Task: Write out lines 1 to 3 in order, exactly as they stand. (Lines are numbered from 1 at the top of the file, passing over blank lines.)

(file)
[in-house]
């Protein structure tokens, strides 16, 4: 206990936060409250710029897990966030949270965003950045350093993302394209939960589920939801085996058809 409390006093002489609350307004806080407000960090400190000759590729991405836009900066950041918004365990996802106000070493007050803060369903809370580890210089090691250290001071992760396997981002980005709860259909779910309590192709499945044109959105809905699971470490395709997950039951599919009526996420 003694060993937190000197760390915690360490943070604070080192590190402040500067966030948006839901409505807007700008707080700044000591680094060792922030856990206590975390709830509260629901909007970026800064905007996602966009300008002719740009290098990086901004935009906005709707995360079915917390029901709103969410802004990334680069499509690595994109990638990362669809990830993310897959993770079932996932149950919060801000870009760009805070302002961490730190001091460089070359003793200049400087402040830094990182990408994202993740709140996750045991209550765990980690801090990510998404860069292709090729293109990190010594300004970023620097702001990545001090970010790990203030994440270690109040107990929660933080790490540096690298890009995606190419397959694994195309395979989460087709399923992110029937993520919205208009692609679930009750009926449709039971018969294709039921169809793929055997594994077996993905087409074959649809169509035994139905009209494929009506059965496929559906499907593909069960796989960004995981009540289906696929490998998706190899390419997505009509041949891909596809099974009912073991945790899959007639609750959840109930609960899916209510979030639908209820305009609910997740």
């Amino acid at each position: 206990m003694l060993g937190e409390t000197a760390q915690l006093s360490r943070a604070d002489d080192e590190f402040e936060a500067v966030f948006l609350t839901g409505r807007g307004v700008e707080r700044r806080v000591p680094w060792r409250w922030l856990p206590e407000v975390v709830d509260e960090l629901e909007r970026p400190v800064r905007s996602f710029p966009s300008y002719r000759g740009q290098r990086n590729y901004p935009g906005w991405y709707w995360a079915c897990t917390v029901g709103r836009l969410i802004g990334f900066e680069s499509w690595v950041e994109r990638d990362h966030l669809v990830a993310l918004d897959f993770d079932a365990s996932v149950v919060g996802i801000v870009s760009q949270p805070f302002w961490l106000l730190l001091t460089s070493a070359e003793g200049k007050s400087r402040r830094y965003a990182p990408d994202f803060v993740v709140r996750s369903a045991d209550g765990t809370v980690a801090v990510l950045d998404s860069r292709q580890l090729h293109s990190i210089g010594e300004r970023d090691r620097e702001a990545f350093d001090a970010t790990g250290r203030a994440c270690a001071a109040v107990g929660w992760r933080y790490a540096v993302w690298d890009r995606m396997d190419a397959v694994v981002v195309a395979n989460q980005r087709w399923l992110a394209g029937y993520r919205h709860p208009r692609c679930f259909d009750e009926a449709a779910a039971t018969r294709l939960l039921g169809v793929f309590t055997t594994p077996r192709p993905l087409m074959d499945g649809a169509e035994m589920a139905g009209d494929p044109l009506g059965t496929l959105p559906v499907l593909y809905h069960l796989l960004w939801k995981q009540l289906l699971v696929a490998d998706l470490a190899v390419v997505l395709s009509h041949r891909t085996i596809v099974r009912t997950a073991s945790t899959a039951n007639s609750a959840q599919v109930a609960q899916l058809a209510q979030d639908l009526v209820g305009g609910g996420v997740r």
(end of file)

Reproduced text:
[in-house]
């Protein structure tokens, strides 16, 4: 206990936060409250710029897990966030949270965003950045350093993302394209939960589920939801085996058809 409390006093002489609350307004806080407000960090400190000759590729991405836009900066950041918004365990996802106000070493007050803060369903809370580890210089090691250290001071992760396997981002980005709860259909779910309590192709499945044109959105809905699971470490395709997950039951599919009526996420 003694060993937190000197760390915690360490943070604070080192590190402040500067966030948006839901409505807007700008707080700044000591680094060792922030856990206590975390709830509260629901909007970026800064905007996602966009300008002719740009290098990086901004935009906005709707995360079915917390029901709103969410802004990334680069499509690595994109990638990362669809990830993310897959993770079932996932149950919060801000870009760009805070302002961490730190001091460089070359003793200049400087402040830094990182990408994202993740709140996750045991209550765990980690801090990510998404860069292709090729293109990190010594300004970023620097702001990545001090970010790990203030994440270690109040107990929660933080790490540096690298890009995606190419397959694994195309395979989460087709399923992110029937993520919205208009692609679930009750009926449709039971018969294709039921169809793929055997594994077996993905087409074959649809169509035994139905009209494929009506059965496929559906499907593909069960796989960004995981009540289906696929490998998706190899390419997505009509041949891909596809099974009912073991945790899959007639609750959840109930609960899916209510979030639908209820305009609910997740």
């Amino acid at each position: 206990m003694l060993g937190e409390t000197a760390q915690l006093s360490r943070a604070d002489d080192e590190f402040e936060a500067v966030f948006l609350t839901g409505r807007g307004v700008e707080r700044r806080v000591p680094w060792r409250w922030l856990p206590e407000v975390v709830d509260e960090l629901e909007r970026p400190v800064r905007s996602f710029p966009s300008y002719r000759g740009q290098r990086n590729y901004p935009g906005w991405y709707w995360a079915c897990t917390v029901g709103r836009l969410i802004g990334f900066e680069s499509w690595v950041e994109r990638d990362h966030l669809v990830a993310l918004d897959f993770d079932a365990s996932v149950v919060g996802i801000v870009s760009q949270p805070f302002w961490l106000l730190l001091t460089s070493a070359e003793g200049k007050s400087r402040r830094y965003a990182p990408d994202f803060v993740v709140r996750s369903a045991d209550g765990t809370v980690a801090v990510l950045d998404s860069r292709q580890l090729h293109s990190i210089g010594e300004r970023d090691r620097e702001a990545f350093d001090a970010t790990g250290r203030a994440c270690a001071a109040v107990g929660w992760r933080y790490a540096v993302w690298d890009r995606m396997d190419a397959v694994v981002v195309a395979n989460q980005r087709w399923l992110a394209g029937y993520r919205h709860p208009r692609c679930f259909d009750e009926a449709a779910a039971t018969r294709l939960l039921g169809v793929f309590t055997t594994p077996r192709p993905l087409m074959d499945g649809a169509e035994m589920a139905g009209d494929p044109l009506g059965t496929l959105p559906v499907l593909y809905h069960l796989l960004w939801k995981q009540l289906l699971v696929a490998d998706l470490a190899v390419v997505l395709s009509h041949r891909t085996i596809v099974r009912t997950a073991s945790t899959a039951n007639s609750a959840q599919v109930a609960q899916l058809a209510q979030d639908l009526v209820g305009g609910g996420v997740r």